UNITED NATIONS, Jun 4 2013 (IPS) - The 193-member U.N. General Assembly (UNGA), in its supreme wisdom, has declared over 100 commemorative “days” dedicated to peacekeepers, refugees, children, migrants, girl children, rural women and indigenous people, among others.
And then there is also World Water Day, an International Day of Happiness, a World Day for Social Justice, World Tourism Day, International Day for Biodiversity and an International Day for Elimination of Racial Discrimination.
The U.N.’s calendar of “international days” each month is virtually bursting at its seams.
But the General Assembly, which is sharply divided over the politically sensitive issue of gay and lesbian rights, has side-stepped a decision to declare an International Day dedicated to lesbians, gays, bisexuals and the transgender (LGBT) community.
Still, the New York Office of the U.N. High Commissioner for Human Rights (OHCHR) and the Joint U.N. Programme on HIV/AIDS (UNAIDS) hosted a press conference last month to commemorate an International Day Against Homophobia (IDAHO).
But there were no system-wide commemorative meetings at the United Nations because, for all intents and purposes, IDAHO was a low-profile event since it did not have the blessings of the General Assembly, the U.N.’s highest policy-making body.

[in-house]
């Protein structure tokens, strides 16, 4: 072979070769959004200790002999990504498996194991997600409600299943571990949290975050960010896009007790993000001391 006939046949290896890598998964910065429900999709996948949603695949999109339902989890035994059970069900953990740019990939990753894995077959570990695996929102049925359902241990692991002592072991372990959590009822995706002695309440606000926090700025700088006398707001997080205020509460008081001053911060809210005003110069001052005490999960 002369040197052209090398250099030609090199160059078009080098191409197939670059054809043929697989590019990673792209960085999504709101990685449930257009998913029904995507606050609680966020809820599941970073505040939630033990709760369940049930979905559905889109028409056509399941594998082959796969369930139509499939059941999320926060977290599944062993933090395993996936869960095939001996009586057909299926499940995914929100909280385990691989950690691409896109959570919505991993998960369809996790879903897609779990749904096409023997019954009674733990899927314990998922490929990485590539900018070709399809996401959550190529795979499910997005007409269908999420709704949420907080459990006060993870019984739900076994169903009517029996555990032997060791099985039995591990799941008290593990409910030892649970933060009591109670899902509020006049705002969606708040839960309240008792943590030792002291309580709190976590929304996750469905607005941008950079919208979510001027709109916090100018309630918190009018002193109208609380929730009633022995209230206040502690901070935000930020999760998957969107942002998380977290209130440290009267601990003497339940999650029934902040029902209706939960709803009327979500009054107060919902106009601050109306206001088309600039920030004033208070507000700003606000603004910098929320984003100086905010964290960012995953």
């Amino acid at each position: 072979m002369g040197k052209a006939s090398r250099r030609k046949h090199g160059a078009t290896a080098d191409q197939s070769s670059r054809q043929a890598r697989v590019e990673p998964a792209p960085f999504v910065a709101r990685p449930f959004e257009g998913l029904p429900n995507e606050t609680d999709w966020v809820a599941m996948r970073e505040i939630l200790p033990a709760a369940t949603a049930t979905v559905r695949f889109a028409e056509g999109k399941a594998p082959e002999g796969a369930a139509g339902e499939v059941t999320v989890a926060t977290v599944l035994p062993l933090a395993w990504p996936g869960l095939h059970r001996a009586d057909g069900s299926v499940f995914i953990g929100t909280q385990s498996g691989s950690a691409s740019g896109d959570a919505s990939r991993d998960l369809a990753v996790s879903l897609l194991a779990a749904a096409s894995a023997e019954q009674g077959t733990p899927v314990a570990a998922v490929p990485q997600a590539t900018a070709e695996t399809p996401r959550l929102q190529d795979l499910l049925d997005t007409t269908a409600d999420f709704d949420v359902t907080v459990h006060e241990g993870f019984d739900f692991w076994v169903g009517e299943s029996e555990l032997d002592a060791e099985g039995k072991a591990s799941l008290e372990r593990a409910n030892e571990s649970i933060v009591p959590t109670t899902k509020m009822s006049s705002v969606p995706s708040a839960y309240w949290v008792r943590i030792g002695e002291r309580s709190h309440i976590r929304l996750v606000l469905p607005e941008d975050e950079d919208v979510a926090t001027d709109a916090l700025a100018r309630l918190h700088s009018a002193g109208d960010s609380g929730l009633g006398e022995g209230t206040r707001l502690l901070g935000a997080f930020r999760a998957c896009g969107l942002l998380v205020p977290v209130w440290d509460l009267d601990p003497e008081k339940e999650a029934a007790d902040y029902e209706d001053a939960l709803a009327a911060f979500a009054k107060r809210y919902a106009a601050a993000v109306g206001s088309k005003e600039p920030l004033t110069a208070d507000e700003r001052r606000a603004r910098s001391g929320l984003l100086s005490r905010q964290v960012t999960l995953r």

Homosexuality is broadly accepted in North America, the European Union and much of Latin America, but widely rejected in predominantly Muslim nations and Africa, as well as in parts of Asia and Russia, according to a survey of 39 countries by the Pew Research Center.
The results of the survey, released Tuesday, also mirror the political division at the United Nations over gay and lesbian rights.
Charles Radcliffe, chief of the Global Issues Section at OHCHR, told IPS, “There has been no attempt to date to introduce a resolution designating 17 May as the International Day Against Homophobia.”
In total, he said, the United Nations and its agencies officially observe nearly 120 “international days” — in almost all cases these flow from UNGA resolutions or, in a few cases, decisions taken at an agency level through their governing boards.
Boris O. Dittrich, advocacy director of the LGBT programme at Human Rights Watch (HRW), told IPS the High Commissioner for Human Rights Navi Pillay gave a speech in The Hague where she remarked that the U.N. observes many “special days”, but not IDAHO.
She would like to see this changed, but in the United Nations one needs a majority vote.
Dittrich said HRW would support an initiative to celebrate IDAHO officially. “It is a great advocacy hook,” he added.
In many countries, he said, activists organise activities and there is some media attention for discrimination issues based on sexual orientation or gender identity.
Meanwhile, the 19-member U.N. Committee on Non-Governmental Organisations (NGOs), which recommends consultative status to gay and lesbian groups, has repeatedly rejected applications from these groups over the last few years.